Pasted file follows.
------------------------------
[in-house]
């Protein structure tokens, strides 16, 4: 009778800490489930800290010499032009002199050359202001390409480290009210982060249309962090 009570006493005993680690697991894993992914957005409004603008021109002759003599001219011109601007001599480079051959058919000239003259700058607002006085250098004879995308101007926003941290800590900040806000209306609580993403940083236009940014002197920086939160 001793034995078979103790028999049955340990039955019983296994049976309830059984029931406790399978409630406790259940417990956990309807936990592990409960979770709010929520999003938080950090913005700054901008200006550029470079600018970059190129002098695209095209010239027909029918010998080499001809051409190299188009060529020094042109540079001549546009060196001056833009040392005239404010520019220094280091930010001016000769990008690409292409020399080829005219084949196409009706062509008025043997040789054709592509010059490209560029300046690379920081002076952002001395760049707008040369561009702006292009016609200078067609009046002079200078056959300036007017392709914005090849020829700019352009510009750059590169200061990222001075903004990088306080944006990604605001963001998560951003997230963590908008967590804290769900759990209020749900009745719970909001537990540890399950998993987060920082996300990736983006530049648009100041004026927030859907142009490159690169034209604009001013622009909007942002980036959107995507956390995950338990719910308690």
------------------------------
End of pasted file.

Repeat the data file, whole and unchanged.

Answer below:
[in-house]
């Protein structure tokens, strides 16, 4: 009778800490489930800290010499032009002199050359202001390409480290009210982060249309962090 009570006493005993680690697991894993992914957005409004603008021109002759003599001219011109601007001599480079051959058919000239003259700058607002006085250098004879995308101007926003941290800590900040806000209306609580993403940083236009940014002197920086939160 001793034995078979103790028999049955340990039955019983296994049976309830059984029931406790399978409630406790259940417990956990309807936990592990409960979770709010929520999003938080950090913005700054901008200006550029470079600018970059190129002098695209095209010239027909029918010998080499001809051409190299188009060529020094042109540079001549546009060196001056833009040392005239404010520019220094280091930010001016000769990008690409292409020399080829005219084949196409009706062509008025043997040789054709592509010059490209560029300046690379920081002076952002001395760049707008040369561009702006292009016609200078067609009046002079200078056959300036007017392709914005090849020829700019352009510009750059590169200061990222001075903004990088306080944006990604605001963001998560951003997230963590908008967590804290769900759990209020749900009745719970909001537990540890399950998993987060920082996300990736983006530049648009100041004026927030859907142009490159690169034209604009001013622009909007942002980036959107995507956390995950338990719910308690």